Transcending old dichotomies

Fr. Robert Presutti - So, the whole project of IPS has been to try to tease out, to try to elucidate, to try to make explicit this Catholic Christian view of the human person, particularly viz a viz mental health and psychology. And this is exciting on a number of scores. Number one: It allows the elimination of false dichotomies like faith vs. reason, science vs. religion, psychology vs. spirituality. It helps us to understand that it is not correct to say, ‘In order to be an upright and ethical professional, I can’t let what I believe in any way impact it my work’. What we need instead is a proper integration, which is deeply respectful both of the client and the practitioner.” Second, we need the intellectual honesty of ‘This is what I believe about the human person and why’. So, what we have developed over the years is a very clear vision of what we call philosophical and theological anthropology, which doesn’t follow any particular philosopher or theologian but in a certain sense tries to articulate in a very objective way what so many schools of philosophy and philosophers reflect.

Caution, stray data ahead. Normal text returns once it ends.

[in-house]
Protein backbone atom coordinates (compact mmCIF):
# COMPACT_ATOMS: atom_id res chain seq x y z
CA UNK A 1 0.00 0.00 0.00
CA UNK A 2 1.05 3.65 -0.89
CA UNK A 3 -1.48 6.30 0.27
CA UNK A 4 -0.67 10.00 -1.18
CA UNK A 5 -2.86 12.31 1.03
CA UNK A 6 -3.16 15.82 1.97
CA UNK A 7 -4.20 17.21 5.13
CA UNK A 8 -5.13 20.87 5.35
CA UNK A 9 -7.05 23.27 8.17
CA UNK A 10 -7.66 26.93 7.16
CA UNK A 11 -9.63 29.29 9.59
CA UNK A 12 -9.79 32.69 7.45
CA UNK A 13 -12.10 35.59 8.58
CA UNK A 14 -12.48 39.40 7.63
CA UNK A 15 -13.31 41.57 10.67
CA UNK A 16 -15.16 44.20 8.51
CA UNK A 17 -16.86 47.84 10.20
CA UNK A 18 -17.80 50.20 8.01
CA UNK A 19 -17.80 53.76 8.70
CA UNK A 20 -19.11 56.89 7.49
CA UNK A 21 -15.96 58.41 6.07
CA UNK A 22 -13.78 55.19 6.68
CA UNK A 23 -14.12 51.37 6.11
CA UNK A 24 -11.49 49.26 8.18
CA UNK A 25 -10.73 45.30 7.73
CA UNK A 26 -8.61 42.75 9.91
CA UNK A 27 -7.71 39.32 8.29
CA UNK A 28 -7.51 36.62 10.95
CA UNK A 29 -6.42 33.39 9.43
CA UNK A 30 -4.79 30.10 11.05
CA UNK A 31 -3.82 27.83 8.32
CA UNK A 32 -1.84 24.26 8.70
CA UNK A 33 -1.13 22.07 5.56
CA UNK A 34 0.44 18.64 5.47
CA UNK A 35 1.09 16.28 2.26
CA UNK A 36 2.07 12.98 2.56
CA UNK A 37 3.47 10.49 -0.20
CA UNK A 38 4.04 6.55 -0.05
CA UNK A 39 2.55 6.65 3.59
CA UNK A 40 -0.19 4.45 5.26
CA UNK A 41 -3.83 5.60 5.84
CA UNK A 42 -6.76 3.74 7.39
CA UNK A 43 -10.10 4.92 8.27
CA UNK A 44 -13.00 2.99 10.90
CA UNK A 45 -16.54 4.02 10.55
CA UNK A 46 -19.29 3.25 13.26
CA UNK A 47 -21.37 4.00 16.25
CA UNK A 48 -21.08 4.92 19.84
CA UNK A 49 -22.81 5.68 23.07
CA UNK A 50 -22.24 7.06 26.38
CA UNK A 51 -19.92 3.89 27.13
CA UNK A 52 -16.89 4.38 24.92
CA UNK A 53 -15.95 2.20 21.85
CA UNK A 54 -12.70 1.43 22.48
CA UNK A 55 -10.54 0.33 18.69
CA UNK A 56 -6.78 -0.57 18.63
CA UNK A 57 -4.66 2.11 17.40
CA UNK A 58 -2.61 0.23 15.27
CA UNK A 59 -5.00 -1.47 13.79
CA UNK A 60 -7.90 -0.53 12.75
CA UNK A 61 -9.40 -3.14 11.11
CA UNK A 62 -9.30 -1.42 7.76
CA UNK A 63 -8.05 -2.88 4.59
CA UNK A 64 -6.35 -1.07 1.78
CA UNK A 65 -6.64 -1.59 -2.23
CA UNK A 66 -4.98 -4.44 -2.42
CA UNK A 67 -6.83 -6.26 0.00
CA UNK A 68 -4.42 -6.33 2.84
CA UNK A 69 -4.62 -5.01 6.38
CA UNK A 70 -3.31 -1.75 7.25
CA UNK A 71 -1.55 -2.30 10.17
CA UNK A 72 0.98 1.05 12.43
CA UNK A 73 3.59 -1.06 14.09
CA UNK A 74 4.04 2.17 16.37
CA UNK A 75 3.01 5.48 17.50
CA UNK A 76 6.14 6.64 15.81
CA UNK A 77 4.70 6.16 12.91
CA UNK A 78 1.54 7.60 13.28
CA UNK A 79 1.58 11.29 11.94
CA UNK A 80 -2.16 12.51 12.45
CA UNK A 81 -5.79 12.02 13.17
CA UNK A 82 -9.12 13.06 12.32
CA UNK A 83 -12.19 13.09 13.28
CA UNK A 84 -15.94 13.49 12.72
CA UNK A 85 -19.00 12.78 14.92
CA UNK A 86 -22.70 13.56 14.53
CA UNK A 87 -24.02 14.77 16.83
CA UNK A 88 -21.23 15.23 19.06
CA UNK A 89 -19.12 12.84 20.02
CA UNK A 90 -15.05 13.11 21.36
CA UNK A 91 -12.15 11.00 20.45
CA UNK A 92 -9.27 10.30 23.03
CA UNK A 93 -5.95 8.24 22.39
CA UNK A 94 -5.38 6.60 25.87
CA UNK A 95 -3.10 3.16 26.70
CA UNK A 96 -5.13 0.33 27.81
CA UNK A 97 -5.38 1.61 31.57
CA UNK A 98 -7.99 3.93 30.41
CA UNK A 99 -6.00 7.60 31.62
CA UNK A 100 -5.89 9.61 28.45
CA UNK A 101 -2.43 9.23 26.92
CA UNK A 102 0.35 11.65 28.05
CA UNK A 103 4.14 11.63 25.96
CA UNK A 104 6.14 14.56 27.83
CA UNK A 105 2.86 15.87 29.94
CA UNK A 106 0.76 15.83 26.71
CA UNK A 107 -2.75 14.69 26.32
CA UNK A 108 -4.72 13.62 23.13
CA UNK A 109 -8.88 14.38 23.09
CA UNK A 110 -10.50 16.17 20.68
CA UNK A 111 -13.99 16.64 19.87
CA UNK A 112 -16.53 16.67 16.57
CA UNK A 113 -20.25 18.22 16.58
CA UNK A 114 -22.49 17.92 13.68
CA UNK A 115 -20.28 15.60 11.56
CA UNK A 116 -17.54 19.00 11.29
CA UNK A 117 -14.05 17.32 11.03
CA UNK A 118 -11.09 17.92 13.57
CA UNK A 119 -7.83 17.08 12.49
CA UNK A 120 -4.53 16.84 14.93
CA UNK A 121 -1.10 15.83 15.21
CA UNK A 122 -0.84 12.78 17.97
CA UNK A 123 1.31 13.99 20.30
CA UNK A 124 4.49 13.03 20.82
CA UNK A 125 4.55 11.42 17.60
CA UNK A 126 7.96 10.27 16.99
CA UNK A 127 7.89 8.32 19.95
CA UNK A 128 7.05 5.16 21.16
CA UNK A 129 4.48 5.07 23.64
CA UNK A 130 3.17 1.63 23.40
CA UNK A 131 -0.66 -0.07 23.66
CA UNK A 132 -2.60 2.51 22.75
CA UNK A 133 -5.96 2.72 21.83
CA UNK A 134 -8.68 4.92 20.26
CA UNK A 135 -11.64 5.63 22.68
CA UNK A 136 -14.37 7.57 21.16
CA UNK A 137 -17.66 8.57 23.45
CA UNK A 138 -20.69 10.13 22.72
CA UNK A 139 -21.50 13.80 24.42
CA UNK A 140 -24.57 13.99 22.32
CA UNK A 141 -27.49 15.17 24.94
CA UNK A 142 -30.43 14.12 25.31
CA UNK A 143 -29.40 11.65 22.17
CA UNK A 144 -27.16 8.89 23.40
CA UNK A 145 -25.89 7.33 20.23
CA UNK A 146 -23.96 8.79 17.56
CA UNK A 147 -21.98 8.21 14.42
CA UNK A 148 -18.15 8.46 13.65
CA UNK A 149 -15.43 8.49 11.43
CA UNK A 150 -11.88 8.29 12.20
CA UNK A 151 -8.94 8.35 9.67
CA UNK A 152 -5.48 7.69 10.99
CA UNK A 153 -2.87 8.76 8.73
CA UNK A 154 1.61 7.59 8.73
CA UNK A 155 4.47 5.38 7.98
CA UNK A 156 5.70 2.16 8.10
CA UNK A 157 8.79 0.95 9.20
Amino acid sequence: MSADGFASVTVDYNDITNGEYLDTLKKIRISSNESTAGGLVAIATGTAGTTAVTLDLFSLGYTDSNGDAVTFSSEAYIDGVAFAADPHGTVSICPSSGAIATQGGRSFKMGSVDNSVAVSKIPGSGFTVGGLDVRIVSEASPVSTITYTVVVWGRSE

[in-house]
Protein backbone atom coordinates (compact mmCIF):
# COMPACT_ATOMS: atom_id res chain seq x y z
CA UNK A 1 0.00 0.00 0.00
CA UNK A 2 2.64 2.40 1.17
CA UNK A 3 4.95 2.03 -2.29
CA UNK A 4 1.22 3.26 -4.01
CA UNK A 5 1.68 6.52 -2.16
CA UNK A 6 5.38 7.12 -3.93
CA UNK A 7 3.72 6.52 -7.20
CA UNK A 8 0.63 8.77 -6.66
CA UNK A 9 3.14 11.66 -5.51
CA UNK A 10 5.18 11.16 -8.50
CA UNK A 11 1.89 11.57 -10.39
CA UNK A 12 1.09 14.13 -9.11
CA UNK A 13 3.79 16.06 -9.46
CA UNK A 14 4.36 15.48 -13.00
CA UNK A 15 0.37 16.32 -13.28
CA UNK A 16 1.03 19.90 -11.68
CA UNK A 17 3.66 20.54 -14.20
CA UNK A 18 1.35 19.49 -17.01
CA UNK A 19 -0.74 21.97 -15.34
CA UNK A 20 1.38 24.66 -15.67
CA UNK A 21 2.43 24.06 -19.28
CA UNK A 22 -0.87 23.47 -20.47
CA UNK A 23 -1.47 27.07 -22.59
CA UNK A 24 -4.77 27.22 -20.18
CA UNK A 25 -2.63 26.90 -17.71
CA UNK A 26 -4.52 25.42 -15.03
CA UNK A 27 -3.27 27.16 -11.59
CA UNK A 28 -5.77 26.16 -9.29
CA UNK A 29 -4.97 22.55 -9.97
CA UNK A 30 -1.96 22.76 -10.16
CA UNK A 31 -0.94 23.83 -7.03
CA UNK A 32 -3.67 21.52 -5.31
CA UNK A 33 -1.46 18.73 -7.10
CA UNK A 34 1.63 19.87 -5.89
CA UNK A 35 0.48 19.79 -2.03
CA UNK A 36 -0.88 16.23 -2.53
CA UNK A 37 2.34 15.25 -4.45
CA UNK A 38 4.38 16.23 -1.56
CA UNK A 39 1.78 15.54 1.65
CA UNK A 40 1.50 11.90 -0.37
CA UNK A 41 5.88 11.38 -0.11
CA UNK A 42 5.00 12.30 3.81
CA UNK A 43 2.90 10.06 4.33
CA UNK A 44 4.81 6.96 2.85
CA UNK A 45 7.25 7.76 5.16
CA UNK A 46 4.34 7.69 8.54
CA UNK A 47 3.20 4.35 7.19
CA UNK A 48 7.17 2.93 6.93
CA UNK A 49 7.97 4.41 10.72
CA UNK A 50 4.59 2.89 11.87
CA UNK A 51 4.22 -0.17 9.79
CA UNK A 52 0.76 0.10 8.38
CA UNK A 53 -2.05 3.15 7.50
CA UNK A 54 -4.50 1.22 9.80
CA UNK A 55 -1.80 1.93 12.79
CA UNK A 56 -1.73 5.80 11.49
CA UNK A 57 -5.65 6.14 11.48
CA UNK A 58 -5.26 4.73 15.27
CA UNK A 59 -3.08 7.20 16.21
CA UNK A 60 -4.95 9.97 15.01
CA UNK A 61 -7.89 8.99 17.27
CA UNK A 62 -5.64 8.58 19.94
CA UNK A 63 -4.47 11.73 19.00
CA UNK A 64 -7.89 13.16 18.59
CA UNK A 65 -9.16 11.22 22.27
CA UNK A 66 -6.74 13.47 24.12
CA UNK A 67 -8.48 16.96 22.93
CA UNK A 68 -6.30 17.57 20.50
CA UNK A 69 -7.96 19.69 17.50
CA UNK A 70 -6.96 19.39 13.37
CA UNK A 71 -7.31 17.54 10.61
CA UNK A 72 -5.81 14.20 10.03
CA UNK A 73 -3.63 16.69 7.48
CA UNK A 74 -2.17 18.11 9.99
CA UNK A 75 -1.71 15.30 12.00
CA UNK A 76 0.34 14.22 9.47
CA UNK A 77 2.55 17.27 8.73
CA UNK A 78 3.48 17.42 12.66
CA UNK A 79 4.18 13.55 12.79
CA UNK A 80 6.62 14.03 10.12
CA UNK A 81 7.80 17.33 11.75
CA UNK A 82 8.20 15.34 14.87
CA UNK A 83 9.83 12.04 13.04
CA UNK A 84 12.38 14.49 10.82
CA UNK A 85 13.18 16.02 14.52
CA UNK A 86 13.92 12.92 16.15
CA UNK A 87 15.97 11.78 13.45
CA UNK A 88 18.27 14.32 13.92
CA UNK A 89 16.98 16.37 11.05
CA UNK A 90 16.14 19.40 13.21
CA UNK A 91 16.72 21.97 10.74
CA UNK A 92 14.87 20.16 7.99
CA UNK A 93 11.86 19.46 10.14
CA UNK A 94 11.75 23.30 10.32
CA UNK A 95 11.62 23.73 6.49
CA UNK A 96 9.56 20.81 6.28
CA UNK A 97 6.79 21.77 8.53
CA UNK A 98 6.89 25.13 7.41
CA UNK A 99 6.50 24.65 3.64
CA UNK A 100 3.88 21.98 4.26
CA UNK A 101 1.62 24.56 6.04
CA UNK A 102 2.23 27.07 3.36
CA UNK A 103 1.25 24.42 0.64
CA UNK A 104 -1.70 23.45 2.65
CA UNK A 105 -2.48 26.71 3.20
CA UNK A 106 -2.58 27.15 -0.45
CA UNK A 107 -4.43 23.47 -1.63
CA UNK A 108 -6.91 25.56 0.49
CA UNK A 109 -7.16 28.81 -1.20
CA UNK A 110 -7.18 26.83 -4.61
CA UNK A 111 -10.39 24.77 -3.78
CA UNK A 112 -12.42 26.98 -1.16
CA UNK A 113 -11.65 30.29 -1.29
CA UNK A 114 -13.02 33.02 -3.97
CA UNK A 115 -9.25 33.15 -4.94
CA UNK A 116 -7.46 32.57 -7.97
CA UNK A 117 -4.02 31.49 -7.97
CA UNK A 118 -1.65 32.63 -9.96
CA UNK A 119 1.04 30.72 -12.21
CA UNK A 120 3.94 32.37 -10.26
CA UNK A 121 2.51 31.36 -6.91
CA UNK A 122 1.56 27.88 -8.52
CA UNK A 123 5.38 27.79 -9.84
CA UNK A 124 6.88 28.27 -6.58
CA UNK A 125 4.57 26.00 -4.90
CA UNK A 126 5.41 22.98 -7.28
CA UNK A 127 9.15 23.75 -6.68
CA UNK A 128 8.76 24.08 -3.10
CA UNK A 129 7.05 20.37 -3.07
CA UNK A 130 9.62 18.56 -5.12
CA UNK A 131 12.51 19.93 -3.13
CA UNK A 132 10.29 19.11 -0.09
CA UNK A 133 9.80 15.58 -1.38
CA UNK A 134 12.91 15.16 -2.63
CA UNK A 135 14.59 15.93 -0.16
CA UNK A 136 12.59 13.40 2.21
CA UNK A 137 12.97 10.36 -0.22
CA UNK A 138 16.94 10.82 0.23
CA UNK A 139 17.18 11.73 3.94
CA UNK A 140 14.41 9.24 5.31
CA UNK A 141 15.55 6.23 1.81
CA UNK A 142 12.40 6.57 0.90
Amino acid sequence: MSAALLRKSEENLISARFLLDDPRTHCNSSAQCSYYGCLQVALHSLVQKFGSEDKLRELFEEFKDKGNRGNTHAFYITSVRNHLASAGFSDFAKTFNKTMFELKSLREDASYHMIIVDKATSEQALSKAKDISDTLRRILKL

The brokenness of the human being does not negate the original goodness.

Fr. Robert Presutti - Thus, we have the theological premises of the human person, what we know from Revelation: that the human person is created by God, created good, has an intrinsic good, an intrinsic value, is lovable, is worthy of all admiration and respect and at the same time the human person has fallen. There is a brokenness about that human person but it’s a brokenness that doesn’t in any way negate the original goodness. And then there is redemption. The human person has been redeemed in Christ and there is then a pathway to growth, a pathway towards perfection, from our current brokenness towards perfectibility of human nature and even eternal beatitude.